I sit on the couch and watch him work with the people as they come in and out, listening to their problems, their stories, and helping when he can and listening when he can’t.
A man walked in, looking more tired than he should for his years. He asks simply for directions to a nearby church. “Niece is getting married.” His words were not crisp or staccato, but an almost monotone drone, short and concise. His next words, though, stunned me to the floor.
“Wife has bone cancer. Found out Thursday it’s metastasized in her liver. Weren’t going to miss the wedding. Drove up from Florida. Rehearsal is tonight. Wedding is tomorrow. Then we head back to Florida to begin the chemotherapy on Monday. Got to see the wedding.”
He said it as if it he was ordering a hamburger, fries and coke. No inflection, just a comment.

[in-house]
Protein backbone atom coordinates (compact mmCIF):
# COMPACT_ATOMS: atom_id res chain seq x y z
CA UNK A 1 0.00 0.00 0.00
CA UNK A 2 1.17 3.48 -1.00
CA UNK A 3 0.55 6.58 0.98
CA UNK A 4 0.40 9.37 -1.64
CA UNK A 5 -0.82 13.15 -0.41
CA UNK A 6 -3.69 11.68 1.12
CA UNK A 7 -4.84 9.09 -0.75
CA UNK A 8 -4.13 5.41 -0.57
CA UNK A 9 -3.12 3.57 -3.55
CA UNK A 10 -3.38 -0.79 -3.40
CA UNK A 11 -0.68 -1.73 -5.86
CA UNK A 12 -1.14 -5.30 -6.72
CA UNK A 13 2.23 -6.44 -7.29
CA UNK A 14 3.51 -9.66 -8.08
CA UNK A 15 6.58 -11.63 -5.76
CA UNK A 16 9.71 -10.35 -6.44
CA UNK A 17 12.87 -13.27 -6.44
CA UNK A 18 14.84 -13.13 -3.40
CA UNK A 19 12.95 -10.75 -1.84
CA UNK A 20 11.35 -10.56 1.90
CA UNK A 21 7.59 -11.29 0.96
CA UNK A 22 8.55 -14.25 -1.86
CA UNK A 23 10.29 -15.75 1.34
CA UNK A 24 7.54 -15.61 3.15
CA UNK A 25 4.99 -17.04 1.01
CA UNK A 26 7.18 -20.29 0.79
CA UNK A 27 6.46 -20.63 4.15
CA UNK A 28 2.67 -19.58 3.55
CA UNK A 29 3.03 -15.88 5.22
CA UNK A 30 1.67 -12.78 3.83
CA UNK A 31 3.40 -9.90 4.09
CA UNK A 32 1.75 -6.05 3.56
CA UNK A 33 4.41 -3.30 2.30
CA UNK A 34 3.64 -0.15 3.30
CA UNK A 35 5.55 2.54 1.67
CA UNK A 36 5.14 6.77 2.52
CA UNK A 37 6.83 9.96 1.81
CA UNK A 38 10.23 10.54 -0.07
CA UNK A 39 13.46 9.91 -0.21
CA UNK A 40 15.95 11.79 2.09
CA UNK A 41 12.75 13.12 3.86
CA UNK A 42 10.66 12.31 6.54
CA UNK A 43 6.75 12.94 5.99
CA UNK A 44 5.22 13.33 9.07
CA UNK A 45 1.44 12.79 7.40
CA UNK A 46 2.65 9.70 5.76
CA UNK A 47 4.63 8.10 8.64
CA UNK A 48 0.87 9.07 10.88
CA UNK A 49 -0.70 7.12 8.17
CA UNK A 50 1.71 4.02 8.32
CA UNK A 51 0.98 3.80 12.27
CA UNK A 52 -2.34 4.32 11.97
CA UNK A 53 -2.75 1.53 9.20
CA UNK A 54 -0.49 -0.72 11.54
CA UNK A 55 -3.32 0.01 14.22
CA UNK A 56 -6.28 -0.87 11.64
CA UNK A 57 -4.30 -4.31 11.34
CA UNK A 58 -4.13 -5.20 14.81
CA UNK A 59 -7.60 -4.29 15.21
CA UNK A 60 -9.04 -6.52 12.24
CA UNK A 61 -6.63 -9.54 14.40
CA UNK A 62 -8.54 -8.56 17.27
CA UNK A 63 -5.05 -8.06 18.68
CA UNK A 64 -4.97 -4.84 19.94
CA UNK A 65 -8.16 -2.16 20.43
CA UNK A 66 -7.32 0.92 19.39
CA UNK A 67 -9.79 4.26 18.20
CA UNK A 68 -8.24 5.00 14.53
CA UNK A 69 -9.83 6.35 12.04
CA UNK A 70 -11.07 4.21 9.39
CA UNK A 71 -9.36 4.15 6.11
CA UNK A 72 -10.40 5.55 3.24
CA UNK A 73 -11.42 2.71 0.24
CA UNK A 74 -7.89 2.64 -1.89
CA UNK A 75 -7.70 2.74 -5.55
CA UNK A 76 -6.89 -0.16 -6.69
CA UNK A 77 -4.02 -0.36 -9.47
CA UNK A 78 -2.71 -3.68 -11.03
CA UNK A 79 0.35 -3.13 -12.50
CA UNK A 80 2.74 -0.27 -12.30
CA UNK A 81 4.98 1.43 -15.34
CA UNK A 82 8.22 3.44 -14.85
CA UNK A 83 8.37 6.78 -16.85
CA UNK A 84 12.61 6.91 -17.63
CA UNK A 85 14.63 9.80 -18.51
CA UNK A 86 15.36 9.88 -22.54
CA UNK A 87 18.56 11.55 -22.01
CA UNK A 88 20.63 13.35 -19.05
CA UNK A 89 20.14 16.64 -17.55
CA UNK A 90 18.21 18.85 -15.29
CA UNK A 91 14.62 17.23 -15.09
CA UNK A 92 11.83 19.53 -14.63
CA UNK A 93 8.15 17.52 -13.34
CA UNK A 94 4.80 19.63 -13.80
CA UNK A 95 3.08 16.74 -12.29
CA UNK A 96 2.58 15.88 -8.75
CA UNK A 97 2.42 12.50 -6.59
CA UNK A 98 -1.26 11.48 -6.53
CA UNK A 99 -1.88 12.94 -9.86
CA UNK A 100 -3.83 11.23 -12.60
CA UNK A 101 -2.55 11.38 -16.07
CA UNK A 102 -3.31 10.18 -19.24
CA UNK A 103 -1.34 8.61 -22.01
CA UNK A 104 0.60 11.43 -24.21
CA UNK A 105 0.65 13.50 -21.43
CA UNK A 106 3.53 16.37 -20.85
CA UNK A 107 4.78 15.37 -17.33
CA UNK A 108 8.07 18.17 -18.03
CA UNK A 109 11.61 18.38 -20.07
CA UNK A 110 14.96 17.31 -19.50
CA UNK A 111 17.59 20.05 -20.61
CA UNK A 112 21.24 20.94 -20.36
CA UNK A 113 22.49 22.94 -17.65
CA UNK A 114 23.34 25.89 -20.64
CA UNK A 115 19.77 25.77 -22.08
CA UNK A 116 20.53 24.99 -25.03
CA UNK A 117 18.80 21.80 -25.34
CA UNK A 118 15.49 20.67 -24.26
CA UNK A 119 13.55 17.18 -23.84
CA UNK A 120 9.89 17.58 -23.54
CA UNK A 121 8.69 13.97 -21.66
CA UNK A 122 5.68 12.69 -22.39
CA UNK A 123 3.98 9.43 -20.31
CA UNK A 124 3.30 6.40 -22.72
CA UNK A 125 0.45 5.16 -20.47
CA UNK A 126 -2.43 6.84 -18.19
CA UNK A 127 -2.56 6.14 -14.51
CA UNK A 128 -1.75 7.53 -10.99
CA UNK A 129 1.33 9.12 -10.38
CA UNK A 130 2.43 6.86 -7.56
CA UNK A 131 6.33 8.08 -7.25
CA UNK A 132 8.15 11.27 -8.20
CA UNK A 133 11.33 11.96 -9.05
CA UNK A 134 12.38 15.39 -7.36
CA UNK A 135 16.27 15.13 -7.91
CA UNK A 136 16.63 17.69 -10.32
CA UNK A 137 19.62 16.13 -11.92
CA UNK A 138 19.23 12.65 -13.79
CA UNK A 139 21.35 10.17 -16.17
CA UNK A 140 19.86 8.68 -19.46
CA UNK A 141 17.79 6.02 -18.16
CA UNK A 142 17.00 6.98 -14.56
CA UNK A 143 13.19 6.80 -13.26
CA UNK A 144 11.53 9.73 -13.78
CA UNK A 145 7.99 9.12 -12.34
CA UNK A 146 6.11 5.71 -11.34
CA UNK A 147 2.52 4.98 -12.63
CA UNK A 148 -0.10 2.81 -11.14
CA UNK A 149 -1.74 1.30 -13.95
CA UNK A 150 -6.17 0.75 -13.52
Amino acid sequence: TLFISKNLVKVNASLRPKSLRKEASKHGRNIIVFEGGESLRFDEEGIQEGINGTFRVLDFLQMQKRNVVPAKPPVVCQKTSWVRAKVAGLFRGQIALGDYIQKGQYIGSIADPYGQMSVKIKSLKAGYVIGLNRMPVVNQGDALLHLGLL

Time seemed to stretch. The man stood there. My throat ached to spill out apologizes and sympathy. Still, the quiet sat there for a moment. Then Charlie spoke.
“Let’s look at the map so I can show you how to get to the church, and make it easier on you.” Charlie started walking down the hall to the little library room with a mural map of Mobile, Alabama, filling one wall. The man stood there for a moment, and then leaned into his first step to propel his body forward.
As he passed me, I could see relief on his face. He didn’t want Charlie or anyone to respond. And Charlie realized that. He just wanted to say it, to hear his own voice speak the reality of his own life out loud. He didn’t need sympathy, pity, apologies or any of the other ridiculous air space wasters people offer. There is nothing I or Charlie could say that would change anything in the world for this man. The next few months and possibly years would be filled with hospitals and machines, tests, poking, prodding, and watching someone he loved suffer, and possibly die. Hope would come in waves and then be dashed from moment to moment. Years of shared togetherness would be threatened, and future plans dashed. There are no words.